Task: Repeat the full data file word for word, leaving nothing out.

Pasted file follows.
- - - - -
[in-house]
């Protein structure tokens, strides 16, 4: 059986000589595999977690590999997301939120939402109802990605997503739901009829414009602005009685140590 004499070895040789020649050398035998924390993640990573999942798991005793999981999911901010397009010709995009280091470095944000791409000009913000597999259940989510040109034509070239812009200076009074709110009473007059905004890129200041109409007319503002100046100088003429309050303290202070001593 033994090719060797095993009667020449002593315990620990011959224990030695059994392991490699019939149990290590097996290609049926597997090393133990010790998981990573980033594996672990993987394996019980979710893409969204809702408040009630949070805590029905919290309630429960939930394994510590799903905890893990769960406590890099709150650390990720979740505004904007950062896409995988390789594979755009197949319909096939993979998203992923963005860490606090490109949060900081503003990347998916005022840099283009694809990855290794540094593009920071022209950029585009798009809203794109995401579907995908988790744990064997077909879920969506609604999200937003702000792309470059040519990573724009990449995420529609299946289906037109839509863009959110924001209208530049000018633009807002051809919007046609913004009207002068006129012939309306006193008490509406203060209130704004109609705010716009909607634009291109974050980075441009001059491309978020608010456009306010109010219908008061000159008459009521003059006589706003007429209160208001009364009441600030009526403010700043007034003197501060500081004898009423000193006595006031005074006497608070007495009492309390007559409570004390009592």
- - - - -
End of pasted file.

[in-house]
């Protein structure tokens, strides 16, 4: 059986000589595999977690590999997301939120939402109802990605997503739901009829414009602005009685140590 004499070895040789020649050398035998924390993640990573999942798991005793999981999911901010397009010709995009280091470095944000791409000009913000597999259940989510040109034509070239812009200076009074709110009473007059905004890129200041109409007319503002100046100088003429309050303290202070001593 033994090719060797095993009667020449002593315990620990011959224990030695059994392991490699019939149990290590097996290609049926597997090393133990010790998981990573980033594996672990993987394996019980979710893409969204809702408040009630949070805590029905919290309630429960939930394994510590799903905890893990769960406590890099709150650390990720979740505004904007950062896409995988390789594979755009197949319909096939993979998203992923963005860490606090490109949060900081503003990347998916005022840099283009694809990855290794540094593009920071022209950029585009798009809203794109995401579907995908988790744990064997077909879920969506609604999200937003702000792309470059040519990573724009990449995420529609299946289906037109839509863009959110924001209208530049000018633009807002051809919007046609913004009207002068006129012939309306006193008490509406203060209130704004109609705010716009909607634009291109974050980075441009001059491309978020608010456009306010109010219908008061000159008459009521003059006589706003007429209160208001009364009441600030009526403010700043007034003197501060500081004898009423000193006595006031005074006497608070007495009492309390007559409570004390009592």